National air shows are supposed to demonstrate what a country's industrial base and workforce can offer to foreign partners and potential customers. The need for exposure is particularly acute for the Russian aerospace industry, which has seen its foreign sales fall off in the last few years and has had almost no domestic orders or state support for its industry since the 1991 fall of the USSR.
The best shot Russia's aerospace sector gets at impressing the rest of the world occurs every odd-numbered year in August at the Moscow Aviation and Space Salon (MAKS in its Russian acronym). This year, however, it proved once again that the personal aggrandizement of former president (and now prime minister) Vladimir Putin and his ultra-paranoid security regime comes first--to the detriment of Russia's industrial and trade interests.
In 1993 when President Boris Yeltsin's Russia held the first MAKS in this formerly closed defense-industrial city southeast of Moscow, no one could believe it. Not only was the entirety of Russia's aerospace industry on display for anyone to see, touch, and photograph for the first time in history, but the event itself took place on an aerodrome that for decades had been forbidden territory for foreigners.
During the Cold War, LII, as the airbase in Zhukovskiy is known, was one of the most secret institutions in the Soviet Union, which is saying something for a regime that placed such a high value on secrecy. The first test flights of new Soviet fighters and bombers were all conducted at LII. The aerodrome was so secretive that for years the U.S. intelligence community (usually viewing the facility from several miles up via satellite imagery) did not even know its real name. They referred to it as "Ramenskoye," the name of one of the villages that adjoin the mammoth site.
The USSR is gone, but LII today is still surrounded by more barbed wire, minefields, and guard patrols than a World War II concentration camp. And this forbidding exterior was only the opening act this year in a heavily stage-managed play that left the air show attendees waiting for Putin--and simultaneously hoping he would leave MAKS as soon as possible so we could all get back to work.
In the Yeltsin years there was a concerted effort during air shows to relax the top-secret paranoia. As with most of the Soviet-era pathologies that Russia's first president tried to change, Putin and Co. managed to turn back the clock. The security services now run the air show, so much so that during Putin's opening day visit, MAKS turned into a blockaded city. No suppliers or caterers could get onto the site, so in the heat of the summer there was no water to be had and by afternoon there was no toilet paper left in the loos. Pretty much air show hell for anyone other than the prime minister and his hangers-on.
Opening day at any major aerospace expo around the world--Le Bourget (Paris), Singapore, Berlin, Dubai, etc.--almost always features a visit by a head of state who cuts the ribbon and declares the event open for business. But rather than using the presence of a national leader as a way to draw more attendance--as is done in the venues mentioned above--the former KGB man's visit last month was used as a reason to keep people out to the maximum extent possible. There were no press conferences--other than the one given by Putin himself--on day one. The message from Putin was not "open for business" but "closed for business as long as I am here."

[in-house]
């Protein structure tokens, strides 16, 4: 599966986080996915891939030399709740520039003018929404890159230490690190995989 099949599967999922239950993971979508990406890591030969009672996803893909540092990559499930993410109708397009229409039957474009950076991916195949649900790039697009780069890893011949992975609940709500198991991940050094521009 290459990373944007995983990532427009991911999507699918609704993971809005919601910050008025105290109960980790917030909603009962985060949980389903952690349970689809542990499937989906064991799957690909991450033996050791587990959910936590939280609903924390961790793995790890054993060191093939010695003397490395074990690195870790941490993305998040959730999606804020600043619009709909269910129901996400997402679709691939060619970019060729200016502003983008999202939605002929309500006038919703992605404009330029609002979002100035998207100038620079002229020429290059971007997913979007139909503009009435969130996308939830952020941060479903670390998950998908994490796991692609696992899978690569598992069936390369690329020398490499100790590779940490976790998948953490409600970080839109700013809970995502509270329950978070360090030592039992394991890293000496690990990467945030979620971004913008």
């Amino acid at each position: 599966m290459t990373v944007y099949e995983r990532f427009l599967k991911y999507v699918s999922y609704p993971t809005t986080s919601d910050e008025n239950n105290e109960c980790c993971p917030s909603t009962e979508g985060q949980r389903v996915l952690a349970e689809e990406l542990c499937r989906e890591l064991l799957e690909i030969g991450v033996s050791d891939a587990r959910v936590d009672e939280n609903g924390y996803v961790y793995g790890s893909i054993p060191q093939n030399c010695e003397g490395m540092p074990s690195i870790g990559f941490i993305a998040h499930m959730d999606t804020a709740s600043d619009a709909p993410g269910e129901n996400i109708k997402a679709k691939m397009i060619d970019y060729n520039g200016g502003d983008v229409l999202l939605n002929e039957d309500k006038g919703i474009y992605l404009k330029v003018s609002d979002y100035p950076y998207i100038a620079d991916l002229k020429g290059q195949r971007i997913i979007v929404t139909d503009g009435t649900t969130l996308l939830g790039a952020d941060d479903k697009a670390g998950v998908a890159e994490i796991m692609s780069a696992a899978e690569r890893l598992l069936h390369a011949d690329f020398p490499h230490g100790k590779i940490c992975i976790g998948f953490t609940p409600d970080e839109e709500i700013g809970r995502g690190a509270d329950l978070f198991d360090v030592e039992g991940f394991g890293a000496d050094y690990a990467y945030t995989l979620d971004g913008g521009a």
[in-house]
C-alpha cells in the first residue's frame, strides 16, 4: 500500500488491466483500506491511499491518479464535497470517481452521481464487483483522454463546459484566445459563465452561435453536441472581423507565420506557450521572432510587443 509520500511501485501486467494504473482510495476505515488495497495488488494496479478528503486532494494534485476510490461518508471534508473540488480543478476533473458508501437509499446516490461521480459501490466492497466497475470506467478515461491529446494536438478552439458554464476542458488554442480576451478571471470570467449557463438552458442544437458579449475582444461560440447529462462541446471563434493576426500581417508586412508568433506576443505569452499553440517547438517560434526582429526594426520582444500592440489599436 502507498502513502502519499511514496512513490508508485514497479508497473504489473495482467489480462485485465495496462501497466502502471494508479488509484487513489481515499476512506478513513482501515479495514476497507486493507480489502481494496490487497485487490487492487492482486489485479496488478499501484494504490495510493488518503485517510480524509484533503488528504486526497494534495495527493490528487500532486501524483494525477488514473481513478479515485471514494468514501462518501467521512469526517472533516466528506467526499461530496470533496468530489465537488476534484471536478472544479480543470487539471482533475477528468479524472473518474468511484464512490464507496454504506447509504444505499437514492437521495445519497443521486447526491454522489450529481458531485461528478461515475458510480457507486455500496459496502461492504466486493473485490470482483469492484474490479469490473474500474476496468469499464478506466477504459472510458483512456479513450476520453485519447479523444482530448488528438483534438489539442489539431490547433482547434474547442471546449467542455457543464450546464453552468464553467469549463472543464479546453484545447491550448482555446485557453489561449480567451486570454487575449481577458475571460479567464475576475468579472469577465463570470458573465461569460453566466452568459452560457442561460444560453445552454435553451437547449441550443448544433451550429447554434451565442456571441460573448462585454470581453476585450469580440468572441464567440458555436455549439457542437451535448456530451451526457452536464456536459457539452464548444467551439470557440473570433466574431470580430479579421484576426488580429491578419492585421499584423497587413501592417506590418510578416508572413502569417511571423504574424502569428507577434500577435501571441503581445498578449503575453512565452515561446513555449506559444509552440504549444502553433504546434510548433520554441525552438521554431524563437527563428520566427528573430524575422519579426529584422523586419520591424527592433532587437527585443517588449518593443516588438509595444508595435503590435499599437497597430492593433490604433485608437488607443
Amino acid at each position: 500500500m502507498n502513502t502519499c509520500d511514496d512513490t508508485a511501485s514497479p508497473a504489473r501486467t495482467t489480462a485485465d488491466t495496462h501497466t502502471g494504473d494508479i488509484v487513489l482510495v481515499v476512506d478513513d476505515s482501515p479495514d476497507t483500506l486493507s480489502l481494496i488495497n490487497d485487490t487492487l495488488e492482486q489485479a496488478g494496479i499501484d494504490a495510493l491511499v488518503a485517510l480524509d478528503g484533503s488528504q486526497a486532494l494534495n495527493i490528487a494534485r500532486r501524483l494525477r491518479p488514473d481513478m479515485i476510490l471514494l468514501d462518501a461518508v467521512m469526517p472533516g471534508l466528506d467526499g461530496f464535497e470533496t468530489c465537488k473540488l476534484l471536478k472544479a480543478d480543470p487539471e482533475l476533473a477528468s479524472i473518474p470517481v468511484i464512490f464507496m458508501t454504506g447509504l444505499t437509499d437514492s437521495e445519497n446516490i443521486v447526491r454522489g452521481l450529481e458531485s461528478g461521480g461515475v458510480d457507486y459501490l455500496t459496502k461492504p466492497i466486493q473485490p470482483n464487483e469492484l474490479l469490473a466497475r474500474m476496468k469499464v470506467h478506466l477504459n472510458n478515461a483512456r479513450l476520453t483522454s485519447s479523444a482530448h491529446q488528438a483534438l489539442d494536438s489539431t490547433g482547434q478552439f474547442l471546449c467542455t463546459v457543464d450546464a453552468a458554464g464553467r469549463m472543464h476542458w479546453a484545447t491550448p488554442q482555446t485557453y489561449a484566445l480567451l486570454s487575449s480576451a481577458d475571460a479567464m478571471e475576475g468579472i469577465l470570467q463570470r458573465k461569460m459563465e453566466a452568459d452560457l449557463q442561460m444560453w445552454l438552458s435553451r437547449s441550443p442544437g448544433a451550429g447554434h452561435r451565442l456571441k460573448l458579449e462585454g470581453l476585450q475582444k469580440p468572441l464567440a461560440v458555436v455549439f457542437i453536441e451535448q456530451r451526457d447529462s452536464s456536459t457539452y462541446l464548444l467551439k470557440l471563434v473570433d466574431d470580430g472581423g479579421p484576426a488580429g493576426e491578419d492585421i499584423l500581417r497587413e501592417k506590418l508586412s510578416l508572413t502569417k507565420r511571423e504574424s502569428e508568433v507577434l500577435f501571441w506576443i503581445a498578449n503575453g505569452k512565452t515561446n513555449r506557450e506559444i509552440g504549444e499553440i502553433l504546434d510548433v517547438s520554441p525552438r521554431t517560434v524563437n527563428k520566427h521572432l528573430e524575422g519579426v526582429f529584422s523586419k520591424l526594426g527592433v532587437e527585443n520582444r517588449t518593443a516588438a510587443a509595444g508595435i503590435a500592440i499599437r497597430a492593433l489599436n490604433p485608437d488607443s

Exhibit halls were closed and press shooed away so that the Russian potentate could have his own personal tour and not be bothered by any pesky questions or photographers. For the first time, MAKS had a fully functioning press center--except that no one but Putin and his security detail were allowed to make use of it. Moscow's influential Nezavisimaya Gazeta (The Independent) blasted the excesses of the Vladimir Putin Show and described the atmosphere created by the VIP invasion as "an uneducated, information vacuum."
Since the first day of MAKS was a waste of time, the number of foreign journalists willing to put up with it dwindled to a small fraction of those present even a decade ago. Among other meaningless obstructions to the fourth estate was a requirement to have a permit signed by the LII base commander in order to bring a laptop computer onto the show site--something I have never seen in decades of attending similar events around the world.
But the worst blow of all was that a cornucopia of innovative new technologies that Russian enterprises had been promising for months to show at MAKS never saw the light of day. A list of 20 new aerospace systems to be revealed at the show was placed on Putin's desk for his approval. Unfortunately, he was not there to sign it because he was off surveying the damage done by the Sayano-Shushenskaya hydroelectric plant accident in southern Siberia.
The fact that Putin had to give personal permission to display these new systems lays bare the dysfunctional nature of Russia's security services. Most countries have an institutionalized export-license clearance process that never requires the signature of anyone near the head-of-state level. Also, for some reason no one could explain, Russia's president and chief executive, Dmitri Medvedev, lacked the authority to sign in Putin's absence--even though in theory he outranks him.
That left all of Russia's aerospace sector hoping to be able to show off their best and brightest--and all of us in the press wanting to write about it--waiting for Mr. Putin. But his signatures never came. Russian industry's one shot in 2009 to show the world what they can do turned out to be a blank cartridge. Come to think of it, maybe this was a perfect demonstration of what Putin's Russia has to offer its foreign business partners.
Reuben F. Johnson writes on aerospace and foreign affairs.